A recent study published in the journal eLife by Dr. Hugo J. Bellen’s team at Baylor College of Medicine and Neurological Research Institute at Texas Children’s Hospital has provided the first experimental evidence that loss of frataxin may cause neurodegeneration via iron toxicity.
Fredreich’s ataxia (FA) is a progressive neurodegenerative disorder. Most individuals have onset of FA between the ages of 5 and 18 years. <25% of the diagnosed individuals have adult or late onset FA, which can occur anytime during adulthood. The most common symptoms include loss of coordination, fatigue, vision/hearing impairment, slurred speech, diabetes and heart disease, although their mental capabilities remain intact.
FA is caused by mutations in Frataxin (FXN) gene. FA is inherited in an autosomal recessive manner, meaning that individuals must have two mutated or abnormal copies of this gene. This happens when both biological parents carry at least one copy of the mutated gene and contribute that defective copy to the offspring.
FXN is responsible for proper assembly of iron-sulfur clusters that are incorporated into many other metalloproteins, including proteins critical for mitochondrial function. Loss of FXN disrupts the electron transport chain (ETC), a series of oxidative and reductive reactions that produce cellular energy. Impaired ETC results in massive production of chemically unstable reactive oxygen species (ROS) that are toxic to the cells. Until recently, it was proposed that in FA patients, loss of FXN function damaged neurons due to excessive production of ROS.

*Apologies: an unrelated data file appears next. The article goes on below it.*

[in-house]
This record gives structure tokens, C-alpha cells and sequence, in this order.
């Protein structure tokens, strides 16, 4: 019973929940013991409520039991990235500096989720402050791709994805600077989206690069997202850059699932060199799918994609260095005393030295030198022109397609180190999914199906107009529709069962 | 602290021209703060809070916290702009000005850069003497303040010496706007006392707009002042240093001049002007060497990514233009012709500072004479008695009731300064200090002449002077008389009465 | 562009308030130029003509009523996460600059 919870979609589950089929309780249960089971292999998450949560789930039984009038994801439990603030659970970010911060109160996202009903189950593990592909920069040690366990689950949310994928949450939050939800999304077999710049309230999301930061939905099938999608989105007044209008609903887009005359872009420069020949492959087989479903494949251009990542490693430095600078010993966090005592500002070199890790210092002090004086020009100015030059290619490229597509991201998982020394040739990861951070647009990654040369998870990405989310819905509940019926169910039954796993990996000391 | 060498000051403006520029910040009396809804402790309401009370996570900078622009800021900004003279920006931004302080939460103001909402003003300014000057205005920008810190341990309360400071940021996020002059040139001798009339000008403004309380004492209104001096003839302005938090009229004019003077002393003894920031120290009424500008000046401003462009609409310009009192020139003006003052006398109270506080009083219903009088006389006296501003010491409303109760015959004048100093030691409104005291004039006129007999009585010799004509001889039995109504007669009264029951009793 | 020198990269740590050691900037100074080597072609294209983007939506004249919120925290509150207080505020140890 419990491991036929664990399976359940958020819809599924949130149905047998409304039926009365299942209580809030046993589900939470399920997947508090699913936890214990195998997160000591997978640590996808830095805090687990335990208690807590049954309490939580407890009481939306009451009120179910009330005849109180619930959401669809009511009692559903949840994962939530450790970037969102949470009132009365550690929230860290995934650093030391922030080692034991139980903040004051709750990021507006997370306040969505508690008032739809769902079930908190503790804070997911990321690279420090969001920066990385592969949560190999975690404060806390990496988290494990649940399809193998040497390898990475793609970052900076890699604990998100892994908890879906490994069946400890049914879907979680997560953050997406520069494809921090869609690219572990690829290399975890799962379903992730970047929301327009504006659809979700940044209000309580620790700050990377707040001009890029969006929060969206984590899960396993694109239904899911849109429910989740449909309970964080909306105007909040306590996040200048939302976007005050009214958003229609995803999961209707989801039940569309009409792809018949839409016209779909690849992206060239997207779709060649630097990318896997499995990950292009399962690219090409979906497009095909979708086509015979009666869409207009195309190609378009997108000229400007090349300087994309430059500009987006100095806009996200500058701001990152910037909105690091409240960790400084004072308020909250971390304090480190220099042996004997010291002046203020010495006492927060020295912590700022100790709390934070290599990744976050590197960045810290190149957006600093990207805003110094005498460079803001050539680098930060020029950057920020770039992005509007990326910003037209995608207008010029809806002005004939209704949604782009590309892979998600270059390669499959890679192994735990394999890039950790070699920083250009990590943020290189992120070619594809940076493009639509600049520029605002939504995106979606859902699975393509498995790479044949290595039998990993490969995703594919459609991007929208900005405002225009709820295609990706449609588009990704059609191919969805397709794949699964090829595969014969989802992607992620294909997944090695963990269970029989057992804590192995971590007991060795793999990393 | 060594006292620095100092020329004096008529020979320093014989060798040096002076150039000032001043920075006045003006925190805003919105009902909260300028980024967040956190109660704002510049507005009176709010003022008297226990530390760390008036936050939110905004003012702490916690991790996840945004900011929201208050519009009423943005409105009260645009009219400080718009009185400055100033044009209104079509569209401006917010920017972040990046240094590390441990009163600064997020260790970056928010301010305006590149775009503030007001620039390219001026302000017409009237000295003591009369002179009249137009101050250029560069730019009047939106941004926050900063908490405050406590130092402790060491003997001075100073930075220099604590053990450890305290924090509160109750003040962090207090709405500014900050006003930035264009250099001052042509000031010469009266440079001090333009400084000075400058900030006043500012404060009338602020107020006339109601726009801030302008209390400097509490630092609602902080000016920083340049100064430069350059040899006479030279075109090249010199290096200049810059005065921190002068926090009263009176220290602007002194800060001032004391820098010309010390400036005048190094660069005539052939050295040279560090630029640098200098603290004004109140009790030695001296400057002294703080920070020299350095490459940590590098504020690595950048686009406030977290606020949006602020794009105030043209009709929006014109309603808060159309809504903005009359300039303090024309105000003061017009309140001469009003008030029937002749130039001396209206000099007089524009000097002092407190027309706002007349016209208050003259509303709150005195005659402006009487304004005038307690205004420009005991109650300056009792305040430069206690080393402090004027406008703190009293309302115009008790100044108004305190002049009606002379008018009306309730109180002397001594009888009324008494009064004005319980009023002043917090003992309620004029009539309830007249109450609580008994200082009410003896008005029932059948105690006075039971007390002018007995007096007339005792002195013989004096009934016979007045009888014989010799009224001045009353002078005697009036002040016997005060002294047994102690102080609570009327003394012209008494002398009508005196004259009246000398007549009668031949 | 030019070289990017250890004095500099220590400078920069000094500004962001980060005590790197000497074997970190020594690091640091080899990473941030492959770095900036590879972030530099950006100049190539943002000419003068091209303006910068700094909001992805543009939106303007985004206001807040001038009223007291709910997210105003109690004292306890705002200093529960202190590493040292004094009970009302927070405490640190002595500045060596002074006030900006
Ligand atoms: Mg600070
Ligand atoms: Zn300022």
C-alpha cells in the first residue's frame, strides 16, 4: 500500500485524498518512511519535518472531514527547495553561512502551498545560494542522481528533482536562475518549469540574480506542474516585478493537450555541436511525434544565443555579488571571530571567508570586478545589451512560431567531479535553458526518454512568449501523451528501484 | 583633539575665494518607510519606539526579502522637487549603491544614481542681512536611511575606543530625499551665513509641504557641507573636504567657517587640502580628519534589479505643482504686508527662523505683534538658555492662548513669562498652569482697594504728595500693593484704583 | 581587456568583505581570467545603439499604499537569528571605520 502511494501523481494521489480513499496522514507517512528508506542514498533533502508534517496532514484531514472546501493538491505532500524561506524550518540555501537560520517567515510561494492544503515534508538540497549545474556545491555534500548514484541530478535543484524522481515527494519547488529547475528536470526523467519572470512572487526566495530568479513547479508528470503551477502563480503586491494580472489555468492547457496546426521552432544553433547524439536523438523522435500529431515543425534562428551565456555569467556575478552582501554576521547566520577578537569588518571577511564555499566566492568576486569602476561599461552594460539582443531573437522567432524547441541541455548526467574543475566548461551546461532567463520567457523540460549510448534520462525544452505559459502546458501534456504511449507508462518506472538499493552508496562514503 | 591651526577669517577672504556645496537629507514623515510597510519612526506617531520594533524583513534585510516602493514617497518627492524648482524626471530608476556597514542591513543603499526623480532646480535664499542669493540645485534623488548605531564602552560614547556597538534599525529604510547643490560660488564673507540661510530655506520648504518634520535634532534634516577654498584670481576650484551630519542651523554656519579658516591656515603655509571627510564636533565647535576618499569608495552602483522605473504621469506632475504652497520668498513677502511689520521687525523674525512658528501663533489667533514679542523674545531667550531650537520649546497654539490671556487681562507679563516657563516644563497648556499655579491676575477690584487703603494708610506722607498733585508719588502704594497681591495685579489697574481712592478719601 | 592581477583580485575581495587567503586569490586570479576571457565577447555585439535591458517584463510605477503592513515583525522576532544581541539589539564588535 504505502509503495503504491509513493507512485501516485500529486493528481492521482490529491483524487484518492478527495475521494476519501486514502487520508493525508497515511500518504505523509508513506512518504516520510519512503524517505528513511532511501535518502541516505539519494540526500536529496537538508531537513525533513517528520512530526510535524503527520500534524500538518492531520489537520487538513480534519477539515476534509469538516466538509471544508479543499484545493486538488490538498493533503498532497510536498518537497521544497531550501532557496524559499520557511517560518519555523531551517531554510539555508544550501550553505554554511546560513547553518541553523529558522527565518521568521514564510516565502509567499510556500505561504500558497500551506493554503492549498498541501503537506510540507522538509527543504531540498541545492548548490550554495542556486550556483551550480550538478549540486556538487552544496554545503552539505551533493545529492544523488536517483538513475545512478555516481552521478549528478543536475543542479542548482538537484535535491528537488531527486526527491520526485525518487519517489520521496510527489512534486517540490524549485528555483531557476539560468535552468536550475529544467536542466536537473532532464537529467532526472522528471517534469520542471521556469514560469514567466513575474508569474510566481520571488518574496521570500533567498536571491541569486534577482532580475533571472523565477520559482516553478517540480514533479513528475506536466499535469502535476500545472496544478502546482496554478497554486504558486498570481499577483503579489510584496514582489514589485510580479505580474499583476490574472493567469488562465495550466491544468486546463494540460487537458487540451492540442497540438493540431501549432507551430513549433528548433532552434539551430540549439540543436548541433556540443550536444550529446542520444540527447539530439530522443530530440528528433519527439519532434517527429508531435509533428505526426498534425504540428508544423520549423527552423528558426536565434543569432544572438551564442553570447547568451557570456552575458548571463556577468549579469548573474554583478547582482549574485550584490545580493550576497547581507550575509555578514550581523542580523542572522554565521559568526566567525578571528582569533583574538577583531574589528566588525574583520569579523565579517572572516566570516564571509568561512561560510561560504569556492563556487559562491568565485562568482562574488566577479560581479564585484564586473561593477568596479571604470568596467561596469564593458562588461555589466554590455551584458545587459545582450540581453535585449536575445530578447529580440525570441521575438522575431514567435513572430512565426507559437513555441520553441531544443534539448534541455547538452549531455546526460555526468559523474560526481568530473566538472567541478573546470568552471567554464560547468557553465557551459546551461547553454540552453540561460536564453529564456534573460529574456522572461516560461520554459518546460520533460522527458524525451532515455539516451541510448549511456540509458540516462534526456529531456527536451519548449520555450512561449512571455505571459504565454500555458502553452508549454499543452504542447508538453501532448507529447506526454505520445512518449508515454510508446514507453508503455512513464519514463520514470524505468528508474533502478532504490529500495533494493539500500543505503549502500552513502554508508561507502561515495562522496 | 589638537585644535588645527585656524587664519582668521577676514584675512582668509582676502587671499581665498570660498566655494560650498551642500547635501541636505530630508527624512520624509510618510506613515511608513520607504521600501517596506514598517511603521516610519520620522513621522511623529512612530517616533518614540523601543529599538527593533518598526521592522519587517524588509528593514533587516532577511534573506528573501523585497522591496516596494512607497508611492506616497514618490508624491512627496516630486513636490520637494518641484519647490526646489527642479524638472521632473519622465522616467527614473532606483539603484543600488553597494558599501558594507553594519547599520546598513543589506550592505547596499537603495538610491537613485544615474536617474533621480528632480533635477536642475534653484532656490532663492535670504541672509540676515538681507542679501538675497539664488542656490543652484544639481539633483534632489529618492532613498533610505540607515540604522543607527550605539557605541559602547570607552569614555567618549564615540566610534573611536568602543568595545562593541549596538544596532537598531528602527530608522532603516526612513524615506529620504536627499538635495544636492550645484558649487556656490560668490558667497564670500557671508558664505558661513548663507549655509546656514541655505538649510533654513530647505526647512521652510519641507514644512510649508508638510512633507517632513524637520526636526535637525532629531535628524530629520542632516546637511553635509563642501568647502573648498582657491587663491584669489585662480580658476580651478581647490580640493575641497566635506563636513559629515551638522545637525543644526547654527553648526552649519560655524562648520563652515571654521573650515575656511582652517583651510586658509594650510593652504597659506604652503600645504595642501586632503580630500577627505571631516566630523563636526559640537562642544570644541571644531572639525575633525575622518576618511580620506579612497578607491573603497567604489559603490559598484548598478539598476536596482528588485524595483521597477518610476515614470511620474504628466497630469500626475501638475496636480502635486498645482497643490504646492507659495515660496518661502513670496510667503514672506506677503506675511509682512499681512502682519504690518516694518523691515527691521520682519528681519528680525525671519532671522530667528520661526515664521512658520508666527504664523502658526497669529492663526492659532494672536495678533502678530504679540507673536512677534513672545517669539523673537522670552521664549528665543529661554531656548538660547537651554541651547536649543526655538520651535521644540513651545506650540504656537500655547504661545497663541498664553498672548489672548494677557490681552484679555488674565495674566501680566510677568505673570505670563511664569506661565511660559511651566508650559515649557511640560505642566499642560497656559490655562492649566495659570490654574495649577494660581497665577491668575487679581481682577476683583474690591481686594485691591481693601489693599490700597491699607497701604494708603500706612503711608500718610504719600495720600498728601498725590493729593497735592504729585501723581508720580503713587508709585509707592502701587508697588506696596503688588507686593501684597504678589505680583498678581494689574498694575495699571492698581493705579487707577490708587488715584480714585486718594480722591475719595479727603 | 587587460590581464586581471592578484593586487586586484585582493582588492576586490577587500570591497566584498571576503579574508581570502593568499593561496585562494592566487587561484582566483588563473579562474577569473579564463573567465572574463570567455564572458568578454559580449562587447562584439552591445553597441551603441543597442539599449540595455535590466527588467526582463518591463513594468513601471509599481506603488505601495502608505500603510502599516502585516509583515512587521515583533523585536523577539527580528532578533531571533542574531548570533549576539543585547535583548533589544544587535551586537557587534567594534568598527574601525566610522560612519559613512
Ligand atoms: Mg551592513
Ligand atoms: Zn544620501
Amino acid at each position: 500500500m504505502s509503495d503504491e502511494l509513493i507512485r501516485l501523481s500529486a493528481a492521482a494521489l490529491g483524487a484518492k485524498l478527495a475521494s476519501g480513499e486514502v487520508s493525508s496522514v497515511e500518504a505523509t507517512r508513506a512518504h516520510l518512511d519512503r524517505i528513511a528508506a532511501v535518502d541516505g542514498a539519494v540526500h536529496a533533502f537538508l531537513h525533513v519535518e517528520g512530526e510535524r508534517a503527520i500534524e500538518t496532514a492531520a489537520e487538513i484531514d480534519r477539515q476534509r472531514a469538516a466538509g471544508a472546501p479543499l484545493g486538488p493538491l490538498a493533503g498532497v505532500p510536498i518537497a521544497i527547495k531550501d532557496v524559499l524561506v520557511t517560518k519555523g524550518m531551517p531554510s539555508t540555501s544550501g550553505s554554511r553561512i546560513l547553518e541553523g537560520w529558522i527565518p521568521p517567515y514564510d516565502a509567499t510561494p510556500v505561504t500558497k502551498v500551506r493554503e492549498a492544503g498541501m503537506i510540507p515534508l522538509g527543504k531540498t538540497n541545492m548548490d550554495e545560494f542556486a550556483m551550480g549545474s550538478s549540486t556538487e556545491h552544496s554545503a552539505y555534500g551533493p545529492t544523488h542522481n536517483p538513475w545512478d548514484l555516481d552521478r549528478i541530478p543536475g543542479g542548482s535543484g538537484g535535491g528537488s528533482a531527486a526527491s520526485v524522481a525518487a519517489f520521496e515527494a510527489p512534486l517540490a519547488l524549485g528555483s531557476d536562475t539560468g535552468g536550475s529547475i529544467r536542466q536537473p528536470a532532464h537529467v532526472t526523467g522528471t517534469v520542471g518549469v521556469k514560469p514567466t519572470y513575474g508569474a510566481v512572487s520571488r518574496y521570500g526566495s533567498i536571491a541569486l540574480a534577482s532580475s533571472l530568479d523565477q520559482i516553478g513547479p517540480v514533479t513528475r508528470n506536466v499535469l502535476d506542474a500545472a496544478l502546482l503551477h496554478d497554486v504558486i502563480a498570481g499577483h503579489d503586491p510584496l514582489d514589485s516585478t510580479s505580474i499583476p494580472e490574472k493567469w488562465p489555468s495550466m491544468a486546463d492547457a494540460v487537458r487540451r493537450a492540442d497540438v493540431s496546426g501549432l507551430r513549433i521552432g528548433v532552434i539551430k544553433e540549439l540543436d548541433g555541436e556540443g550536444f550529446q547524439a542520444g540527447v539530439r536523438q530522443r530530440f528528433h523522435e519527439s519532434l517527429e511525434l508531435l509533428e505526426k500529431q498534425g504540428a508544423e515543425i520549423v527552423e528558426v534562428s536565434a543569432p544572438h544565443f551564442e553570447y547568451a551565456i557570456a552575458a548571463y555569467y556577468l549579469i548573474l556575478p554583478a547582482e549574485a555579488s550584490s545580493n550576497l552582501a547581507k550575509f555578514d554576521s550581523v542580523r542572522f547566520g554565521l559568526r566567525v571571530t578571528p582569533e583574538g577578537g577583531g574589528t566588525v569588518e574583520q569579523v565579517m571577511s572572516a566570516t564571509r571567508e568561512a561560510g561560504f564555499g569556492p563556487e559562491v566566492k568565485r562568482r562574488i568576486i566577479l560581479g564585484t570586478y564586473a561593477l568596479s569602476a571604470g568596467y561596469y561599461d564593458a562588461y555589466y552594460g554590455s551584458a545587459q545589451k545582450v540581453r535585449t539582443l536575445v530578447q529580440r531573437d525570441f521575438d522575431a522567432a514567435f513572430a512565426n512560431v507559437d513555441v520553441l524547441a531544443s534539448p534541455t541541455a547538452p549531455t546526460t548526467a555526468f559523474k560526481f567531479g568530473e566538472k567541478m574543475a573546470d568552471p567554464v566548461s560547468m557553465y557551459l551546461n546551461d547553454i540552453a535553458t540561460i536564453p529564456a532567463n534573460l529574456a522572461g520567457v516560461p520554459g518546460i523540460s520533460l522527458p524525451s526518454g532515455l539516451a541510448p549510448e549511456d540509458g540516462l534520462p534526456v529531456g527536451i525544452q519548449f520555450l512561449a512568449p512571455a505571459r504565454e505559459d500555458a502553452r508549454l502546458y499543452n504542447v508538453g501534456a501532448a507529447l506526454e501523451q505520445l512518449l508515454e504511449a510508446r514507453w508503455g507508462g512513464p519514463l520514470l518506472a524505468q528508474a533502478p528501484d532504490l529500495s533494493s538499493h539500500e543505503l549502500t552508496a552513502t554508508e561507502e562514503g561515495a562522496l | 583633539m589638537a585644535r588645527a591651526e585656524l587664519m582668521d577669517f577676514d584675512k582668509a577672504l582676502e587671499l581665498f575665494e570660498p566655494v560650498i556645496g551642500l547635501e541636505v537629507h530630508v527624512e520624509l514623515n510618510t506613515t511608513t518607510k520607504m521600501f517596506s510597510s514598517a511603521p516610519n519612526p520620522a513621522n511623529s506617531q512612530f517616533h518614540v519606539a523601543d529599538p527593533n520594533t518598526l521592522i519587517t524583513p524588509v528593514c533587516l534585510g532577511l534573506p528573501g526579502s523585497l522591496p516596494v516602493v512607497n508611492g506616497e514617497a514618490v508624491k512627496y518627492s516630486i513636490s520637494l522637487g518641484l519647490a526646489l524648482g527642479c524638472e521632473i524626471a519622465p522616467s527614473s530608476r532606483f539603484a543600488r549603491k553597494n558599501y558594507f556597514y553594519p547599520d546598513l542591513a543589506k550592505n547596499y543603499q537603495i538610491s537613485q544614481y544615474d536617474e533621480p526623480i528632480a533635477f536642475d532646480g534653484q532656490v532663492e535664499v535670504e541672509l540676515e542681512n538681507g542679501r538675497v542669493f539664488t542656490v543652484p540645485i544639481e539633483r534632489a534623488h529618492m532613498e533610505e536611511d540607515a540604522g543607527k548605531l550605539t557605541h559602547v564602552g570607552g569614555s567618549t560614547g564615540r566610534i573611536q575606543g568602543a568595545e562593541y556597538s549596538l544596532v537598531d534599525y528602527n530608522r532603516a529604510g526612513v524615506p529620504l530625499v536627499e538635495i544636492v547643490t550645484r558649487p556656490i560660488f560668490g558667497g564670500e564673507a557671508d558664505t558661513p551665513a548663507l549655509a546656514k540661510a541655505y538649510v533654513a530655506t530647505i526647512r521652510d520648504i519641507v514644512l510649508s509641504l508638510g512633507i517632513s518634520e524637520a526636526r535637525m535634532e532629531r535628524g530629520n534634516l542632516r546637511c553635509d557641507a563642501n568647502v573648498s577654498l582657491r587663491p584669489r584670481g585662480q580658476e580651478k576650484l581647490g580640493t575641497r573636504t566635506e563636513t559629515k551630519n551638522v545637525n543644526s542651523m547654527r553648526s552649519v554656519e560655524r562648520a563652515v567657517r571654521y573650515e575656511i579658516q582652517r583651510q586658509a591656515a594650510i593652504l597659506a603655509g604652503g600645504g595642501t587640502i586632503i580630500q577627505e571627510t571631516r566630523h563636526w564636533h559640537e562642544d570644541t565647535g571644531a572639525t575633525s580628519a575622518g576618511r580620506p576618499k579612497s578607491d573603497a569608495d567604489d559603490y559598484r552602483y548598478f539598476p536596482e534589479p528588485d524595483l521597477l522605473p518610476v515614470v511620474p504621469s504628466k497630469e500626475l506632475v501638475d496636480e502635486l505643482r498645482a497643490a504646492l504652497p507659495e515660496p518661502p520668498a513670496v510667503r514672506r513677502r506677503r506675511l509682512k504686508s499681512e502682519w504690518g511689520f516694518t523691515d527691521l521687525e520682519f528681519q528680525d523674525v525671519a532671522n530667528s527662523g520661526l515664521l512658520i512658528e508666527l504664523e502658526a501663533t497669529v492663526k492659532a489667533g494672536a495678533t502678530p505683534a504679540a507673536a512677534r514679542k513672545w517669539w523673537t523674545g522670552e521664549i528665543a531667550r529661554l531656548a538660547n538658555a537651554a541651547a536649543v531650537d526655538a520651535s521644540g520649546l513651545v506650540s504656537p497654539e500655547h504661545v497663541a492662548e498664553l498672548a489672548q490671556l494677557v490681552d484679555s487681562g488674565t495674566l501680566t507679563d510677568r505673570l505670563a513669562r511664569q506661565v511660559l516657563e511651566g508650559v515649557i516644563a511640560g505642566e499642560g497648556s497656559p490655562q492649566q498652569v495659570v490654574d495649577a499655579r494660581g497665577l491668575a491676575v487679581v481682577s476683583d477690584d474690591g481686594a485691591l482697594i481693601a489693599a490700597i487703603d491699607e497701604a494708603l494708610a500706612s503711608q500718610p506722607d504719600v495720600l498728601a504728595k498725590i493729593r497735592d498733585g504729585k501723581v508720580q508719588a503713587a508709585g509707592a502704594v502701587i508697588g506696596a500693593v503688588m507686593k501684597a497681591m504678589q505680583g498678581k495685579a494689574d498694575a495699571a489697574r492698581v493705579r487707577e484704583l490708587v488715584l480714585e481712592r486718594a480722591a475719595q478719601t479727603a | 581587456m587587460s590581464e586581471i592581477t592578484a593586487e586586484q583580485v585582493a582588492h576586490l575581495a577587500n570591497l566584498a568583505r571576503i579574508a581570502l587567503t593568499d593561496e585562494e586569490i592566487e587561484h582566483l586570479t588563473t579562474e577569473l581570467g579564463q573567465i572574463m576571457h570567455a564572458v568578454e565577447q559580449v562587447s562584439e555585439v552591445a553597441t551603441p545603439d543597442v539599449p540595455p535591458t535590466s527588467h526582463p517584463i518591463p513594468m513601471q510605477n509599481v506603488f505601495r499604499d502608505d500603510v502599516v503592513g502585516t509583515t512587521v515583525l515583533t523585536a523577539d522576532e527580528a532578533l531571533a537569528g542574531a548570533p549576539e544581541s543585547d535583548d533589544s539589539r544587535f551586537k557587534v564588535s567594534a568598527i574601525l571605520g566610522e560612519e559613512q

However, contrary to this hypothesis, loss of FXN lead to only a modest increase in ROS levels in several animal models. Also, FA patients undergoing anti-oxidant therapy have shown limited improvement in many clinical trials.
In this study, researchers found that fruit flies lacking frataxin had excessive iron accumulation in the neurons, which was accompanied with a age-dependent neurodegeneration of eye receptors. Interestingly, while mitochondrial function was perturbed in these neurons, there was no significant increase in ROS levels.
Instead, they observed an increased synthesis of sphingolipids, a class of fatty acids that are commonly found in neurons and are involved in cellular signaling. Consistent with this observation, a previous study from a different laboratory had demonstrated that cellular iron toxicity is mediated through sphingolipid signaling.
Interestingly, increased sphingolipid signaling was accompanied by an unusual activation of two other proteins, 3-phosphoinositide dependent protein kinase-1 (Pdk1) and myocyte enhancer factor-2 (Mef2). Decreasing iron toxicity, inhibiting sphingoside formation or reducing the levels of Pdk1 or Mef2 effectively suppressed neurodegeneration in these mutants.
This study provides a first glimpse into a novel causative mechanism for FA. If validated in humans, this could be prove to be a very important step towards developing an effective therapy for FA patients.